Overcoming non-adherence: strategies for healthcare professionals

In developed countries, adherence among patients suffering chronic diseases averages only 50%, while in developing countries, the rates are even lower. [1]

Strengthening adherence to prescribed therapies has the potential to significantly improve patient outcomes and reduce demand for healthcare, but there is a need for greater understanding and more research on this issue. With the pandemic putting further pressure on healthcare systems, there is an opportunity to reduce some of this strain by giving adherence more attention, and to take advantage of the wider use of digital healthcare solutions, triggered by the pandemic restrictions.

Understanding adherence
Non-adherence generally falls into two categories. In the first instance, the patient intentionally decides not to follow treatment recommendations. In the second, unintentional non-adherence occurs, meaning that the patient wants to follow the agreed treatment but is prevented from doing so by barriers that are beyond their control. [2] One of the reasons why addressing non-adherence is so challenging is that there may be multiple contributing factors, such as social and economic circumstances, the selected therapy, or patient lifestyle. Patients may also have certain beliefs or preferences that influence their motivation to start and continue with treatment. For instance, patients are often particularly reluctant to discuss gastroenterological concerns, and so they may feel embarrassed or uncomfortable about their prescribed treatment. In sum, healthcare professionals (HCPs) will need to endeavour to understand an individual’s specific circumstances to be able to devise a solution, and research has shown that individually tailored interventions are likely to be effective at changing behaviour. [3]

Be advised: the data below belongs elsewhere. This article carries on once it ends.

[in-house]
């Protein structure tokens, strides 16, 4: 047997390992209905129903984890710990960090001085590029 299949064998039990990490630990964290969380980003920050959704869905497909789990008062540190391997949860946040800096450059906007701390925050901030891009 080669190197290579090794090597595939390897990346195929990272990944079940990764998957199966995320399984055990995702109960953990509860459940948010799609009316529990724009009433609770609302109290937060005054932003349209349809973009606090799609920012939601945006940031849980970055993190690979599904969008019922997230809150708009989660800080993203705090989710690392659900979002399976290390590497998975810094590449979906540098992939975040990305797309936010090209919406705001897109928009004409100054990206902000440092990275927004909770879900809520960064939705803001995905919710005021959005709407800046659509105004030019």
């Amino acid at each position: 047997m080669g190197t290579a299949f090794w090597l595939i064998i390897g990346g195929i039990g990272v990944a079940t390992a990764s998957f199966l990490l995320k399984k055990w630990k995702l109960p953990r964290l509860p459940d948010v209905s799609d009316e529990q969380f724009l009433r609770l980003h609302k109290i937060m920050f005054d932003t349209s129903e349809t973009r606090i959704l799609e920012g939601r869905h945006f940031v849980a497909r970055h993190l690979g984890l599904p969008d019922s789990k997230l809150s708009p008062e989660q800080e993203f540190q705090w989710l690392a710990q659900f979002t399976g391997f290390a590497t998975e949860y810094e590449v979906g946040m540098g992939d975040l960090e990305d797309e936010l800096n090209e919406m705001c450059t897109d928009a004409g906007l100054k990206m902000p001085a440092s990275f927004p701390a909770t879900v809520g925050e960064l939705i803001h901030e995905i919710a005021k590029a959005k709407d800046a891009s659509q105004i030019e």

Educational and behavioural interventions
Rather than simply telling patients what their treatment plan is, it is valuable to take the time to explain the decision-making process to patients, so that they feel a sense of ownership of their treatment. This discussion could cover:

  • the benefits and adverse effects of available therapies or medical devices
  • a review of the alternatives to the treatment or device that is finally chosen
  • the rationale for the selected treatment (improve symptoms, encourage weight gain, etc.)
  • the need for prolonged treatment
  • the expected effects (e.g., speed of onset) and side effects
  • any possible adjustments that might be needed during treatment. 

Knowing what to expect, from benefits to side effects, can boost patient motivation to persevere with their treatment. However, education alone may not be sufficient. To facilitate adherence, patients must be able to fit treatment into their daily routine, with minimal disruption. HCPs should therefore check in with patients about when they will be administering their treatment or using their device, and how they are planning to set reminders. Deciding on a routine during an appointment will increase the likelihood of adherence, while also giving patients some peace of mind and confidence in their ability to stick to the treatment programme. It is recommended that patients keep a treatment diary to track medication administration or device use, as well as symptoms; this can also have a motivating effect.

Reviewing progress